Australian PM Heads West With Defence Pitch

By Daniel Y. Teng
Daniel Y. Teng
Daniel Y. Teng
Writer
Daniel Y. Teng is based in Sydney. He focuses on national affairs including federal politics, COVID-19 response, and Australia-China relations. Got a tip? Contact him at daniel.teng@epochtimes.com.au.
April 17, 2022 Updated: April 17, 2022

Australian Prime Minister Scott Morrison has headed west in the second week of election campaigning with a sweetener for the defence industry.

Morrison announced an AU$124 million package for two extra navy patrol boats to be constructed at the Henderson shipyards in Perth, Western Australia, by local defence contractor Austal.

The two new Evolved Cape Class patrol ships come after the company delivered its first vessel on March 24. The new project will create 400 jobs and around 150 new jobs across small and medium-class businesses in the Austal supply chain.

The extra $124 million comes on top of an existing $324 million contract for six Evolved Cape Class patrol ships.

Epoch Times Photo
Cape Class Patrol Boats at Austal Australia in Henderson, Western Australia. (Supplied by Austal)

“This investment doesn’t just help secure our borders; it secures hundreds of shipbuilding jobs in Western Australia,” the prime minister told the West Australian newspaper.

“Keeping our borders safe is a key priority for my government, and the acquisition of two more Evolved Cape Class patrol boats will boost the capability of Navy’s patrol force to ensure it is available where and when needed.”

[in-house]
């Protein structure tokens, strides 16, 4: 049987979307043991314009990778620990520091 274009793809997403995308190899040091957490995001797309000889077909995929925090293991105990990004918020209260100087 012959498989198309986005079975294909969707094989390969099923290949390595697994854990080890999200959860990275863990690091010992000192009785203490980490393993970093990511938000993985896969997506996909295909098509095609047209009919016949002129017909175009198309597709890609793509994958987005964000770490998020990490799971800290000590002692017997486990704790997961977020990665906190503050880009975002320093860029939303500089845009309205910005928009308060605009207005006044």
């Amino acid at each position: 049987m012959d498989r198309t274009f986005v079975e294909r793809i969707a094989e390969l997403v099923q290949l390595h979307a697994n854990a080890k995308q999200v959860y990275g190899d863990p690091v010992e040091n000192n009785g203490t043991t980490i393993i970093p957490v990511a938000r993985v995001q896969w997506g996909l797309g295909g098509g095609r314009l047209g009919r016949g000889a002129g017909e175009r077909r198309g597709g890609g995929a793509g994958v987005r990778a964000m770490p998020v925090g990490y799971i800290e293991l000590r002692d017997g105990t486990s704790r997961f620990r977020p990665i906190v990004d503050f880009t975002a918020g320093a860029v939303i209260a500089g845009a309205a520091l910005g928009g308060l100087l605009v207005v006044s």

Morrison will spend two days in Perth before heading to Brisbane for the first debate with opposition leader Anthony Albanese.

The leader of the centre-left Labor Party is currently in Brisbane visiting victims of recent floods.

The past eight days of the election campaign have been regarded by many as challenging for Albanese after he made several stumbles in policy launches on the campaign trail and endured a torrid reception on April 17 at the Byron Bay Bluesfest, where he was heavily booed while addressing the audience.

The Labor leader has been working to recover from the first official week of campaigning, which saw him make several incorrect statements that could have affected poll numbers, including his claim that the party’s AU$135 million pledge for 50 urgent medical clinics had been costed by the Parliamentary Budget Office (PBO) when it had not.

Labor Senator Katy Gallagher was later forced to clarify the leader’s statement.

“The costing of Labor’s Urgent Care Centre policy is based on work done by the PBO, but for the avoidance of any confusion, has not been formally costed by the PBO,” she wrote on Twitter on April 14. “All of Labor’s policies and costings will be released before the election.”

Deputy leader of the Labor Party, Tanya Plibersek, said voters were not interested in verbal mistakes; instead, they were concerned with reducing the cost of living.

“It is not a test of memory, it is a test of leadership, and Anthony shows leadership every day,” she told the Seven Network on April 18.

Daniel Y. Teng
Daniel Y. Teng is based in Sydney. He focuses on national affairs including federal politics, COVID-19 response, and Australia-China relations. Got a tip? Contact him at daniel.teng@epochtimes.com.au.